I rather regret having given way to the hon. Gentleman because he appears to have used that opportunity to make his own speech. I think it might be appropriate if I got on and expressed my own thoughts rapidly so that hon. Members can make their own contributions. The hon. Gentleman is wholly wrong. He has completely missed the point. Subsidies are relative. One needs subsidies if one does not have the enormous potential coal reserves that we have in this country. With our opportunities for low-cost coal production, we do not need subsidies.
We have had subsidies only because the industry has not got its act together and because management has not been allowed to manage and trade union leaders have refused to co-operate in achieving higher productivity and threfore lower-cost coal as well as a better living standard for those who work in the industry. That is what has to happen now. I believe that the Government will insist that it does. One way of doing that is to make the industry face reality at long last, as every other industry has had to do. That does not necessarily mean more pit closures or lost jobs. It could mean the opposite.
If the industry seized the enormous opportunities that it now has—not just as a result of the privatisation of the electricity industry but as a result of the enormous future of new coal technologies—instead of trying to resist them, it could make the most stupendous comeback and could be exporting coal and creating more employment and more wealth.
I do not believe that that can happen entirely within the present structure of British Coal. I accept that enormous progress is being made with British Coal, and undoubtedly the industry will become more efficient so that it will be able to compete against imports when the electricity industry is privatised. However, I believe that something more has to happen. I regret that the Government have not responded to the Select Committee's report of last year.
We went into the coal industry in great depth and studied coal industries in the private sector abroad. We examined the potential of improved productivity. Our recommendations were not unanimous, and no doubt Opposition Members will express the opposing view. The majority view of the Committee was that we have suffered a handicap because we have handcuffed ourselves and prevented the private sector from contributing to coal production.
I have always maintained that it is not just ridiculous but an absolute scandal that major companies such as BP, which have worldwide experience in coal production and which produce almost as much coal as British Coal, although they have to produce it abroad, should be prohibited by statute from investing in the British coal industry. Think of the enormous opportunities that could have been opened up if we had allowed British private enterprise, with mining expertise, to go into partnership with the nationalised industry to open up new faces more quickly than British Coal has been able to do, and to help to produce more competitive coal. If we had done that, we would have a flourishing coal industry.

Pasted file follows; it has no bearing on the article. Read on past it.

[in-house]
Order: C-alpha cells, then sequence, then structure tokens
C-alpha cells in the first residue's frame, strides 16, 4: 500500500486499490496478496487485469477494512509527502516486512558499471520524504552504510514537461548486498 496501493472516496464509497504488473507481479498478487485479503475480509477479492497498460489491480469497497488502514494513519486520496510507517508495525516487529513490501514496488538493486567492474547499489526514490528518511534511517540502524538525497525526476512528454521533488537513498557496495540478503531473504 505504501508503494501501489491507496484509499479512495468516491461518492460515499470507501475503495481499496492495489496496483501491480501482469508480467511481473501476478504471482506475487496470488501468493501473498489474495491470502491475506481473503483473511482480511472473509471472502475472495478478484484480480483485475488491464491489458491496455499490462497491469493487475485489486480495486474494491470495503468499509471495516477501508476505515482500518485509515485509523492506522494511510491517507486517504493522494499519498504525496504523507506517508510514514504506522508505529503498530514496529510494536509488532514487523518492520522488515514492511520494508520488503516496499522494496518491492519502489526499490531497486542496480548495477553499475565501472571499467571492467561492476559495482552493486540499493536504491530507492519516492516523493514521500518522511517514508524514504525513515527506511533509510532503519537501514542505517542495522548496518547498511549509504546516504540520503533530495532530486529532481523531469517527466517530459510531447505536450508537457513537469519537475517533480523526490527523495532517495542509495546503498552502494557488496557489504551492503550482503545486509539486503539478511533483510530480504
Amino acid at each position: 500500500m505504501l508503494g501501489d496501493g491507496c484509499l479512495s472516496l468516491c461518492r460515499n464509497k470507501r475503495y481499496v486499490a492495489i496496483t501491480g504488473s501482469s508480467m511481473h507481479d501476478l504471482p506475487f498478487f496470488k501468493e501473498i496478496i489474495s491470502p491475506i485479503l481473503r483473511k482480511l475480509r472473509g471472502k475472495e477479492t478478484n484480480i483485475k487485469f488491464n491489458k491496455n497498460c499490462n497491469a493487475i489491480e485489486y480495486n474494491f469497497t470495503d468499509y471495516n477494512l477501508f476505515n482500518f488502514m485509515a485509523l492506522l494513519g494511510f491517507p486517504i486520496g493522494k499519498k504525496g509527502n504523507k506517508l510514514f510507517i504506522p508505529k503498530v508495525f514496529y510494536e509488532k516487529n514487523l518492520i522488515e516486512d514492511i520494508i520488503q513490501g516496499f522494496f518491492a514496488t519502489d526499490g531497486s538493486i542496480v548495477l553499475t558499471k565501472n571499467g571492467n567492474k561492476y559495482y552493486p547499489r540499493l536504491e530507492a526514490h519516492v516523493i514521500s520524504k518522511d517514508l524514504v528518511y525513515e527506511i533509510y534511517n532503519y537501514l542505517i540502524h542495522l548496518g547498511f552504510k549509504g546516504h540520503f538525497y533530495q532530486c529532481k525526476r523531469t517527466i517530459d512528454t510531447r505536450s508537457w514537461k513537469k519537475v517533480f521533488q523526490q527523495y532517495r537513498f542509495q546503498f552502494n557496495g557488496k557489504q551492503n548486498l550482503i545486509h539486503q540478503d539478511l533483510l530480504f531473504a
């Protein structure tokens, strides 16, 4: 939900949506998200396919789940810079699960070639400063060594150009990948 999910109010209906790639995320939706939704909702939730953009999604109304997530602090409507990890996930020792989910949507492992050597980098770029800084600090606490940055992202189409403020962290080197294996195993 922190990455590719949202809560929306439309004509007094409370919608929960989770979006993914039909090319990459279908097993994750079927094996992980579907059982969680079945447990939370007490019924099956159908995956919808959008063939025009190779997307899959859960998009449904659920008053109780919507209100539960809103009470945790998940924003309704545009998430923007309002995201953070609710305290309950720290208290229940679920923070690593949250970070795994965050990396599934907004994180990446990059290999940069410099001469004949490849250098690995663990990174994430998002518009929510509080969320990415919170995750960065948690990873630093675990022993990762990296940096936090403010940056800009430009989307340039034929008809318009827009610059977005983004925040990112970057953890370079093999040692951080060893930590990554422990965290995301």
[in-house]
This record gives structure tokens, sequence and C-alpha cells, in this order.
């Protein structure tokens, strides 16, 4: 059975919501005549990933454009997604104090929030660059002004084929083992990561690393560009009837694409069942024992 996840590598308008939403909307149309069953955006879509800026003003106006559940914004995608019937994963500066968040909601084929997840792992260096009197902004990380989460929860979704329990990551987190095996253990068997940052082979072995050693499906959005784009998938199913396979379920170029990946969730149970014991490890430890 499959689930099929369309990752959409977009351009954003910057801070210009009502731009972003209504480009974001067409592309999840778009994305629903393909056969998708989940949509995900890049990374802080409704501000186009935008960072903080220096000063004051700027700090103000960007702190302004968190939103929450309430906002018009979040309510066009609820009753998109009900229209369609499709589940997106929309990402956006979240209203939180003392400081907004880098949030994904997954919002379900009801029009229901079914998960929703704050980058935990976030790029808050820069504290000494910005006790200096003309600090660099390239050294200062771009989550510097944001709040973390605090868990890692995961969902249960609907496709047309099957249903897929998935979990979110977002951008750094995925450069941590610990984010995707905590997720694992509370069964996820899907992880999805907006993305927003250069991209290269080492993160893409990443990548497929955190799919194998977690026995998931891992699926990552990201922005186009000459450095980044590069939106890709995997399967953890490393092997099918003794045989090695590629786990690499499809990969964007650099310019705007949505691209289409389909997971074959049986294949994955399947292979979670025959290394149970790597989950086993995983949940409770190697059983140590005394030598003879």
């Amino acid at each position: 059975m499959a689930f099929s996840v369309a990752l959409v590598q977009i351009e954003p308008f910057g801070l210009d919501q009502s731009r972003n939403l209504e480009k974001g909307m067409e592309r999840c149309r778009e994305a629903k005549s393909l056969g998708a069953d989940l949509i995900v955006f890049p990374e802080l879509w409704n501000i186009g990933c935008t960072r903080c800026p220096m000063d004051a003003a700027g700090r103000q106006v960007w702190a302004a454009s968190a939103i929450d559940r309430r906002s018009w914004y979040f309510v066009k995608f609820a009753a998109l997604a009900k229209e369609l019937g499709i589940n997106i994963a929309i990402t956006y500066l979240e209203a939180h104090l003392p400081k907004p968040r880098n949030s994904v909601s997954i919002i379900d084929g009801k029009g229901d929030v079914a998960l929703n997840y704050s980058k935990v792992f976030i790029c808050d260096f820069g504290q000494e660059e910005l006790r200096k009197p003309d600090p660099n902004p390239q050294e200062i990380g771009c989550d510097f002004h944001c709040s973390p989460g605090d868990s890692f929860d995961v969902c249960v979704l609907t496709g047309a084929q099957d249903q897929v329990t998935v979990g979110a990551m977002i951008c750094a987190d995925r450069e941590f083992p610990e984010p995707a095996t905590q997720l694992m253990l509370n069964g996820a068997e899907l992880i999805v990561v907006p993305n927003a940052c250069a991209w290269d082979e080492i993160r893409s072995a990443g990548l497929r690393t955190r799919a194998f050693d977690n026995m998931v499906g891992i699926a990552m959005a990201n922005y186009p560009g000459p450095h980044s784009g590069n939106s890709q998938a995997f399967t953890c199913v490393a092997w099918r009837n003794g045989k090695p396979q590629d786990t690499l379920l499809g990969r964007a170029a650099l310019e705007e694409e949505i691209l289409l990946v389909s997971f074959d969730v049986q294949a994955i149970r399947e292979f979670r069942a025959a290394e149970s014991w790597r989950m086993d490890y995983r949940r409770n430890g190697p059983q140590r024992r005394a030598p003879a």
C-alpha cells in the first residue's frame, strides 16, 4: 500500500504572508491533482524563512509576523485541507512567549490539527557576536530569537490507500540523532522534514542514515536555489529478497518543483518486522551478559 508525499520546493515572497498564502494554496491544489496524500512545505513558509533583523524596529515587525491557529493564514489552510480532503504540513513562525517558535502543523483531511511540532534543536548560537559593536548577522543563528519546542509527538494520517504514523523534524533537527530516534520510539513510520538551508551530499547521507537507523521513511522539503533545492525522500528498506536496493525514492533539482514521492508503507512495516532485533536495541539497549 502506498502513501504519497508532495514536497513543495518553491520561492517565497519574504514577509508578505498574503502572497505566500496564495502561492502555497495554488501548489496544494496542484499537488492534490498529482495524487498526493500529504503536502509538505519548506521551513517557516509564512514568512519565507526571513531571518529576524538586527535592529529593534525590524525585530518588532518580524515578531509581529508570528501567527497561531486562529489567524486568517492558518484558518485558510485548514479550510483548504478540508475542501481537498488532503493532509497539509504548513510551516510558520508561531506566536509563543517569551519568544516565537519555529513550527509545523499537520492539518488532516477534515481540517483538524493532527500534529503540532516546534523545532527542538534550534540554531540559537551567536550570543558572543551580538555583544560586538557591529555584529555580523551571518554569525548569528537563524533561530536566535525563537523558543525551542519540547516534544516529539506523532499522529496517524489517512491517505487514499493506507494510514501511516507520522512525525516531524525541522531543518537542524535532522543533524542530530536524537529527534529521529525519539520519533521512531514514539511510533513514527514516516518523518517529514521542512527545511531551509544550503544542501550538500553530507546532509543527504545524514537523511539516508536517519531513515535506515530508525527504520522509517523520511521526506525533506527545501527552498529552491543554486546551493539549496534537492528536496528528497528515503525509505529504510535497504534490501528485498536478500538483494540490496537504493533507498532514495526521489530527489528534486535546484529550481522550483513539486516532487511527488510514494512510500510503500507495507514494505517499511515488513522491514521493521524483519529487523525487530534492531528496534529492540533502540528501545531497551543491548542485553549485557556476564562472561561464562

That does not necessarily mean that we have to privatise British Coal. However, by now, we should have allowed competition from the private sector to develop alongside British Coal. We should have allowed new investment from the private sector to come in. As with oil and gas, licensing should be with the Department of Energy and not under the patronage of British Coal.
Already, one or two area boards are interested in operating coal mines. An individual electricity generator may well wish to participate in the investment of British Coal. Opportunities from the private sector should be encouraged and not prohibited under the Coal Industry Nationalisation Act 1946. Licensing of coal reserves should lie with the Department of Energy and should be given to those who wish to have a go on a competitive basis.
When British Coal decides that it wants to close a pit and abandon reserves of coal—it has done that only too often—the private sector should have the opportunity of taking that pit over and making a go of it. We know that private sector consortia — they could be mining co-operatives—would like to have a go at proving that some of the pits that British Coal has said are not economic are, indeed, profitable when run with less bureaucratic management and improved working practices. [Interruption.] The hon. Member for Blyth Valley (Mr. Campbell) is shouting. I hope that he will have an opportunity to shout in a moment, when I finish my speech. Perhaps he has not visited one or two of the private deep-mine pits, as I have. I can give him an example of one such pit in Stoke, which is limited to employing only 30 miners because that is all that the law allows. As a result, that mine can work only one shift. It wants to work two or three and take on another 30 or 60 miners. There are unemployed miners in the area made redundant by British Coal yet the private operator is not allowed to take them on and operate two or three shifts thus creating more coal reserves at a competitive price.